Metrolink union opposes video cameras inside locomotives
A top union official representing Metrolink engineers told federal authorities this morning that the union opposes a key reform proposed by the commuter agency in the wake of the Chatsworth rail disaster: installing video cameras inside locomotives.
The comments came during the second day of sworn testimony in a National Transportation Safety Board hearing investigating the Sept. 12 catastrophe that killed 25 people and injured 13 others.
“We certainly don’t support the requirement or the installation of any recording device” inside train cabs because of privacy concerns, said William Walpert, national secretary treasurer of the Brotherhood of Locomotive Engineers and Trainmen.
His comments put the union in direct opposition to Metrolink, which has said it is moving forward with plans to install video cameras in train cabs later this year to help prevent activity such as cellphone use by engineers or allowing unauthorized people to ride in the cabs.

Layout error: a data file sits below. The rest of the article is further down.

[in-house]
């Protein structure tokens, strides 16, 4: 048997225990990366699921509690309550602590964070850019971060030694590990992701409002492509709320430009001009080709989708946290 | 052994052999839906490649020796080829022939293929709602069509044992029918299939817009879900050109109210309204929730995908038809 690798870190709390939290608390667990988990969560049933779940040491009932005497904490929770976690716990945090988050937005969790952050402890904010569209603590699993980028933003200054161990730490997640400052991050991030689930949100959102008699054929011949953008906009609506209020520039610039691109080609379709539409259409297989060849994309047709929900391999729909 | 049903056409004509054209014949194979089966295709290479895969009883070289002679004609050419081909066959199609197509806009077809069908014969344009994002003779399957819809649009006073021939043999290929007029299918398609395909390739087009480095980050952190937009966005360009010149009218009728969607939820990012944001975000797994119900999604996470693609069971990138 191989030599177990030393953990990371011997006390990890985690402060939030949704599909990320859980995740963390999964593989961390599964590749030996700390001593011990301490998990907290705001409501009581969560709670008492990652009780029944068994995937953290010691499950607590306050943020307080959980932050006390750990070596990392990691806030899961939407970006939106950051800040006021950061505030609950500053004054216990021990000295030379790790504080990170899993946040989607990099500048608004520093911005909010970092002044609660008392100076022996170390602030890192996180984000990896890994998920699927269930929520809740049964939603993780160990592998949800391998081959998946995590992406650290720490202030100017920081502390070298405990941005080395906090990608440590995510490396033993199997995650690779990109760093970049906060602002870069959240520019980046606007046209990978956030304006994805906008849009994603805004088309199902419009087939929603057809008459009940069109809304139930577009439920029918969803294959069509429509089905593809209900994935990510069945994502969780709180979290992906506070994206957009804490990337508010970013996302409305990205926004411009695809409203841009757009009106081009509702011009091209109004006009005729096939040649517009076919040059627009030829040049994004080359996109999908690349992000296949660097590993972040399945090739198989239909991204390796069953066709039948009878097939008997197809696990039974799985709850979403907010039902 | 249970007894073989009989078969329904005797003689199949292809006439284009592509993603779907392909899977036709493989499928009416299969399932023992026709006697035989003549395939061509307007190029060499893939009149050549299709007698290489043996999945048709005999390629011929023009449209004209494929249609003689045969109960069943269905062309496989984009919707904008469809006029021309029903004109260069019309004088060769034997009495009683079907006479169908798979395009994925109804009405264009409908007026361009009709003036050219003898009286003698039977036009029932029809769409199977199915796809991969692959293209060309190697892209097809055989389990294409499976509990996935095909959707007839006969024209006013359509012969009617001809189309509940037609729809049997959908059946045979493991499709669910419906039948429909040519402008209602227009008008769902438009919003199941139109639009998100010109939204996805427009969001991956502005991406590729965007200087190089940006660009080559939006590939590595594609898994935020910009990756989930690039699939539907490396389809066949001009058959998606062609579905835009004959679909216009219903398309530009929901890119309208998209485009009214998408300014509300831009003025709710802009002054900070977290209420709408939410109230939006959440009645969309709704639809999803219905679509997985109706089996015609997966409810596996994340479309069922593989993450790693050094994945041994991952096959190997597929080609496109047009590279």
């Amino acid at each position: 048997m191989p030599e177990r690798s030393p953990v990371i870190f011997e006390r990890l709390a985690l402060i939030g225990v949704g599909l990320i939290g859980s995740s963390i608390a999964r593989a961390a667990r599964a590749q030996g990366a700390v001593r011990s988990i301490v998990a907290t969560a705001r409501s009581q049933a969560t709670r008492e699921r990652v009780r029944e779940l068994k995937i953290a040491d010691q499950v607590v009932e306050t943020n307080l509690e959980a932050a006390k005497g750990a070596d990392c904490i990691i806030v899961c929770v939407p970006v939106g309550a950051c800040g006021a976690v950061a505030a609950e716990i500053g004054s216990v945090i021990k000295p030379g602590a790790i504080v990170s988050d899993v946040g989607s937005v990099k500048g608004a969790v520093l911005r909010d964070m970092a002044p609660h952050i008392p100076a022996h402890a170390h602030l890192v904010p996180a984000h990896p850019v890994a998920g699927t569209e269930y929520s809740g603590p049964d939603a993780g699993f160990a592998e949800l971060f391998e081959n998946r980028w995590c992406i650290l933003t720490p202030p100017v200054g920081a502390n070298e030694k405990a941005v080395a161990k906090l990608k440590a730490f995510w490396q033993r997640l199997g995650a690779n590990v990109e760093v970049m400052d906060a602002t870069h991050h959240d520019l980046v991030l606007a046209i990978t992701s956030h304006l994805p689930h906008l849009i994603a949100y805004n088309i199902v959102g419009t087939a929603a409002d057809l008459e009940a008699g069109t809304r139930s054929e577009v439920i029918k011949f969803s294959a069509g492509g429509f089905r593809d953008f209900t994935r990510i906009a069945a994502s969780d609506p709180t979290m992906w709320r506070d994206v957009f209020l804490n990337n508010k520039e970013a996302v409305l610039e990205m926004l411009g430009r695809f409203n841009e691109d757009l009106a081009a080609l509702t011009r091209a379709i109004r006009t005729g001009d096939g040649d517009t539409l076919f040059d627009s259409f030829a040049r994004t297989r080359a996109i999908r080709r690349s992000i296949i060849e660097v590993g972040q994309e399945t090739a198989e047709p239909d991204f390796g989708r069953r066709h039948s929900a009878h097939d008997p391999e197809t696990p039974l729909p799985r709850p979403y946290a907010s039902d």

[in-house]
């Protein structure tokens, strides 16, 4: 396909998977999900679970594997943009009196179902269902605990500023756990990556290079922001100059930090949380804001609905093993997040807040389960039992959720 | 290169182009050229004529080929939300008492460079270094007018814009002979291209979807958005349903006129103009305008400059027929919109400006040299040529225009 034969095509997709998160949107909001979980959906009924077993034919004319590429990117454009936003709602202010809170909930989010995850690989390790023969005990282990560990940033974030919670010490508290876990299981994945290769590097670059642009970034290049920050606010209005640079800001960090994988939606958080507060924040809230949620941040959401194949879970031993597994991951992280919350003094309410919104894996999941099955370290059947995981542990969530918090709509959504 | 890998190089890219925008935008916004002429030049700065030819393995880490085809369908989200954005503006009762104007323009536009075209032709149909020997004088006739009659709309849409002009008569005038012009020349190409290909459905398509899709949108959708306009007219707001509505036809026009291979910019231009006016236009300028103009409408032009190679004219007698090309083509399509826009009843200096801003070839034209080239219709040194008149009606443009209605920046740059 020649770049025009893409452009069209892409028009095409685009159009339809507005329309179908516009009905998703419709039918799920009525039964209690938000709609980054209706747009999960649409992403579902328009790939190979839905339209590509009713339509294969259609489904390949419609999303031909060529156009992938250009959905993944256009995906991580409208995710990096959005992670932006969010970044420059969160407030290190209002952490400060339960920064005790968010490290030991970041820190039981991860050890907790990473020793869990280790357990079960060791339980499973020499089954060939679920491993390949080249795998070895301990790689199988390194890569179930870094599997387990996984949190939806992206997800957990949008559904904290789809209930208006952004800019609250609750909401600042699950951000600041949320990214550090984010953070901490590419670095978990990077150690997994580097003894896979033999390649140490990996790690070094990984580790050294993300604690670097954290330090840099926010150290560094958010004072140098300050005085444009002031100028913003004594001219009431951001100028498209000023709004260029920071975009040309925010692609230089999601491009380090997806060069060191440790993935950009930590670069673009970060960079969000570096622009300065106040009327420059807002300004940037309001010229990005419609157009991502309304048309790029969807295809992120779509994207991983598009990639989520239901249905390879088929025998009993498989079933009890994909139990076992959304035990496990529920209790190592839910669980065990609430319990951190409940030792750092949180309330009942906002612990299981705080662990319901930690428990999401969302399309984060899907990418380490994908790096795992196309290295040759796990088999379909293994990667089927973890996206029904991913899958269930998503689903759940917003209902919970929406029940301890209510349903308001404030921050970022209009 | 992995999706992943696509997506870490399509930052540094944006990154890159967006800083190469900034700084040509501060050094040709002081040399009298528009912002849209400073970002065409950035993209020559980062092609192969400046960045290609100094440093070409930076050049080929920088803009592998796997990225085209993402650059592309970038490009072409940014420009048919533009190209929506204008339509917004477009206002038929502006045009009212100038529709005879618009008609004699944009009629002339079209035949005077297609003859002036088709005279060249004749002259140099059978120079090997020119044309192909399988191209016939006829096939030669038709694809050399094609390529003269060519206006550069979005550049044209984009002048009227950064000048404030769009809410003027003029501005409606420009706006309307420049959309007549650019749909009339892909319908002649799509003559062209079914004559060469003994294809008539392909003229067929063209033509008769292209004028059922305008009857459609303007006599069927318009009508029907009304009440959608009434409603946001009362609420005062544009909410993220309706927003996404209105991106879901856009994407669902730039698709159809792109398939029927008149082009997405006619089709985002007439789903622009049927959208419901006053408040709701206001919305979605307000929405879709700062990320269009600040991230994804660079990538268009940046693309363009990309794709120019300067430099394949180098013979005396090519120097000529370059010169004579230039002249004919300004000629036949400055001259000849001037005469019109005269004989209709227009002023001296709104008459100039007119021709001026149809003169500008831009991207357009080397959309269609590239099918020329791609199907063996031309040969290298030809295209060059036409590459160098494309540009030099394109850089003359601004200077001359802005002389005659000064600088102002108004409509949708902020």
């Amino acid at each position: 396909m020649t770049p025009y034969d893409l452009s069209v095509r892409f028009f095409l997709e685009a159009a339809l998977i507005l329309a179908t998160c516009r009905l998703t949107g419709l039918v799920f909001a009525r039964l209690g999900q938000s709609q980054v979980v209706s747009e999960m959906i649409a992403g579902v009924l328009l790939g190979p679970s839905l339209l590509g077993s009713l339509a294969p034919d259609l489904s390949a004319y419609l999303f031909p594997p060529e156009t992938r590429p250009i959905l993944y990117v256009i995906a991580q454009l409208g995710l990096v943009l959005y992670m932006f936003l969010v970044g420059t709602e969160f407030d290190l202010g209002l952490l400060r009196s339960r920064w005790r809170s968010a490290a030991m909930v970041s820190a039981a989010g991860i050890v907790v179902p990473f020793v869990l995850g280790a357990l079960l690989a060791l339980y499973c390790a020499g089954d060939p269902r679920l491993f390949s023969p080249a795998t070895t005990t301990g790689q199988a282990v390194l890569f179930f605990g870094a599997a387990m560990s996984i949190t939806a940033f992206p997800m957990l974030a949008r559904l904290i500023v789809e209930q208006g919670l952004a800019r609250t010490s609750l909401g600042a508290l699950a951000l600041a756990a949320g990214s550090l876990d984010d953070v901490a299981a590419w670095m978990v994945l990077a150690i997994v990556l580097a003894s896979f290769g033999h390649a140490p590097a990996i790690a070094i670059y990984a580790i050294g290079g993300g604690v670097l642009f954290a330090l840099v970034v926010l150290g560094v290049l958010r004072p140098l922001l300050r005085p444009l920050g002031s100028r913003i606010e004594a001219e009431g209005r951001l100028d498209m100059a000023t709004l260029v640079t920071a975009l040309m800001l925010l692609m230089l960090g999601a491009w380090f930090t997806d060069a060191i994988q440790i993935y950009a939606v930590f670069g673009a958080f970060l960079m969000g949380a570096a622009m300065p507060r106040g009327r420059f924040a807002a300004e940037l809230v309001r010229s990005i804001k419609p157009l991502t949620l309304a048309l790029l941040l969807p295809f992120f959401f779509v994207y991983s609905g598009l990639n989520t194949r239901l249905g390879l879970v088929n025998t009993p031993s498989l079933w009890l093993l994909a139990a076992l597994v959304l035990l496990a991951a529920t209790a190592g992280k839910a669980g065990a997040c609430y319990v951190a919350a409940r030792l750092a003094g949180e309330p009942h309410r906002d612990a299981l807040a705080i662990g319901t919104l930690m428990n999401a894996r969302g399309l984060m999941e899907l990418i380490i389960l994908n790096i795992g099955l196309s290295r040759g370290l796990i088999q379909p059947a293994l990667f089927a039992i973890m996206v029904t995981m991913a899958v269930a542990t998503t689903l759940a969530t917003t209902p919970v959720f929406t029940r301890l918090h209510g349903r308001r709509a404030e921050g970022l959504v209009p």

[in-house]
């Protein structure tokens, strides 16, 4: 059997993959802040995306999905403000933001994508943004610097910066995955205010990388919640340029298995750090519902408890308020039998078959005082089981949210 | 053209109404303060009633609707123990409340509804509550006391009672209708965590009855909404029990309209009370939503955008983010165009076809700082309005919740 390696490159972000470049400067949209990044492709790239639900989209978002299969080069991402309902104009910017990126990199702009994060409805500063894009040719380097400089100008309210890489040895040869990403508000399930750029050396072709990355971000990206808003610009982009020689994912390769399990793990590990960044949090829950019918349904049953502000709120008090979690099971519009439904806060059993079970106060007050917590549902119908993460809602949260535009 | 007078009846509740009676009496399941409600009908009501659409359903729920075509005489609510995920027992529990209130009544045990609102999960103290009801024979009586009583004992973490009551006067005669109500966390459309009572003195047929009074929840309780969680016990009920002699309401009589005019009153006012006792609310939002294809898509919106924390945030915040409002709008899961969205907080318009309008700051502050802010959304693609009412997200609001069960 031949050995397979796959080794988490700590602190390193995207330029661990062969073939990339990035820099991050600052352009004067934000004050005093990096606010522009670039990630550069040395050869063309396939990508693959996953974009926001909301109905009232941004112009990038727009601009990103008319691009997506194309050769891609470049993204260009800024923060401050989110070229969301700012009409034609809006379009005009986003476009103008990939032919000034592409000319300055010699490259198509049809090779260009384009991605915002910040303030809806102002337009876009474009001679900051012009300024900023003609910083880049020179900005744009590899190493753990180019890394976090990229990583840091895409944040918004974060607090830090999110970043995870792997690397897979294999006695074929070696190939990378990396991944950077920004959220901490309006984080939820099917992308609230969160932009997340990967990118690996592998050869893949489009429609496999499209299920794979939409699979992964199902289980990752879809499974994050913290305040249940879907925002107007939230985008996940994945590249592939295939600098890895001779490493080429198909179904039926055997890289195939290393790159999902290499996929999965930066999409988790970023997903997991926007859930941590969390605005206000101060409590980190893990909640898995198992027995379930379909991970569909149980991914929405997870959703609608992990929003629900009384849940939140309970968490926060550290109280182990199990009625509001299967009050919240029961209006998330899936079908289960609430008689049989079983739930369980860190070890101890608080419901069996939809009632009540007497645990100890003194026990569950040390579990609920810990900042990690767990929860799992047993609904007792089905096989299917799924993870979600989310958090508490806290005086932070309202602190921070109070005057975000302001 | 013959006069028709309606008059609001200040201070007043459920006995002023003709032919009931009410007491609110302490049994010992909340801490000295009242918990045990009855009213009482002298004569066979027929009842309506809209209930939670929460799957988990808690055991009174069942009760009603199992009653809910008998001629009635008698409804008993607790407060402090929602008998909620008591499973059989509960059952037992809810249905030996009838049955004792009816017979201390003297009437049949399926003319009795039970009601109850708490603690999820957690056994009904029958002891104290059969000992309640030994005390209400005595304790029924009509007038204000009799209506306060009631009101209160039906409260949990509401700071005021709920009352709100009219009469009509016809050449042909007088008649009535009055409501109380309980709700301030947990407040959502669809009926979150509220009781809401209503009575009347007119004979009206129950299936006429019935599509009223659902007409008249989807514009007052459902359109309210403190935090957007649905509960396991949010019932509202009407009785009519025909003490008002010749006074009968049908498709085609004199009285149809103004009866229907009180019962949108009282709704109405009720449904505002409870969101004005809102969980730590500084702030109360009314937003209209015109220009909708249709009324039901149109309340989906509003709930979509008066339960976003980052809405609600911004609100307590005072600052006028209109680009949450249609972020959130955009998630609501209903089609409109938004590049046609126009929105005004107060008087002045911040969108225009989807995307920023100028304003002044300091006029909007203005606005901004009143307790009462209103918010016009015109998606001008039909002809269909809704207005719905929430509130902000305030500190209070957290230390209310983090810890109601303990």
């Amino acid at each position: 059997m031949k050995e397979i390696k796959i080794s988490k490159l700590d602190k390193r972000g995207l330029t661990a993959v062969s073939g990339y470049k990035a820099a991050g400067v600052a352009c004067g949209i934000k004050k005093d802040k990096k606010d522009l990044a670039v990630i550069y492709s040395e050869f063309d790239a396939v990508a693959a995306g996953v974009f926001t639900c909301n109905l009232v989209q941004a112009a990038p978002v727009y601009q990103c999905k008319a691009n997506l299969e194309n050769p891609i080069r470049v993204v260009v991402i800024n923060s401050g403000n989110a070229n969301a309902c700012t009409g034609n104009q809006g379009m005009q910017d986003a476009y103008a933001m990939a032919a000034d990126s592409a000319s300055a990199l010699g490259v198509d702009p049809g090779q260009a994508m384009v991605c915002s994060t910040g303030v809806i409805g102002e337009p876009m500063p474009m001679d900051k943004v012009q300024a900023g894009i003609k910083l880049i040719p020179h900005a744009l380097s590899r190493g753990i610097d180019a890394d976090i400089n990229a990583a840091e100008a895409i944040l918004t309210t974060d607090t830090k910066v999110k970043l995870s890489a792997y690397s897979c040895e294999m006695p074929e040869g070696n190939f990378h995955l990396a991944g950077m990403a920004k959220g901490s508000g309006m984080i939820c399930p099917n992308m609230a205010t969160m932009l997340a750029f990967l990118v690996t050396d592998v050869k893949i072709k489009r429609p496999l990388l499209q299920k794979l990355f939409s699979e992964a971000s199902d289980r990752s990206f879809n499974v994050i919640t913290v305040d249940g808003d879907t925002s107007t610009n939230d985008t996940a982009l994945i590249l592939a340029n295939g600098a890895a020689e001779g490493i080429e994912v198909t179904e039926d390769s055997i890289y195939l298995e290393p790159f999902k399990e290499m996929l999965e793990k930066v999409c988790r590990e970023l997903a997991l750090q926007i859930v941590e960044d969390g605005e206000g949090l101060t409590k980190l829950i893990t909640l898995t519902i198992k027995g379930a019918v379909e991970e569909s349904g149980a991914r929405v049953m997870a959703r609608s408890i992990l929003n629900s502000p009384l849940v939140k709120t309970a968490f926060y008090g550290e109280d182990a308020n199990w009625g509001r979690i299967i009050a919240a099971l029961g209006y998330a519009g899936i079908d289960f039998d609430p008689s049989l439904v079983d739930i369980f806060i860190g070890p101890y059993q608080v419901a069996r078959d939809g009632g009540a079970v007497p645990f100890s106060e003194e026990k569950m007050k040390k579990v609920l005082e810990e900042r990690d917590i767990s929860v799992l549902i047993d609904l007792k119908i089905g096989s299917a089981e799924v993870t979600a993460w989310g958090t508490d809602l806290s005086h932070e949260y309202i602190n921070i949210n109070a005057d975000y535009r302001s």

Metrolink Assistant Executive Officer Gray Crary said during the hearing that “a legitimate use of the cameras is to act as a deterrent.”
“We don’t believe that such equipment would act as a deterrent,” Walpert responded, adding that cameras are “nothing more than intruding on personal rights.”
At Tuesday’s hearing, The NTSB released details of text messages showing that the Metrolink engineer blamed for running a red light in the Chatsworth crash allowed rail fans to ride in his cab and, in at least one instance, operate the train.
The engineer, who was killed in the accident, also sent and received dozens of text messages while on duty the day he collided with an oncoming Union Pacific freight train, the NTSB said.
We’ll keep you updated on the hearing, which will focus later today on safety systems that NTSB officials have said could have prevented the Chatsworth catastrophe.
-- Robert J. Lopez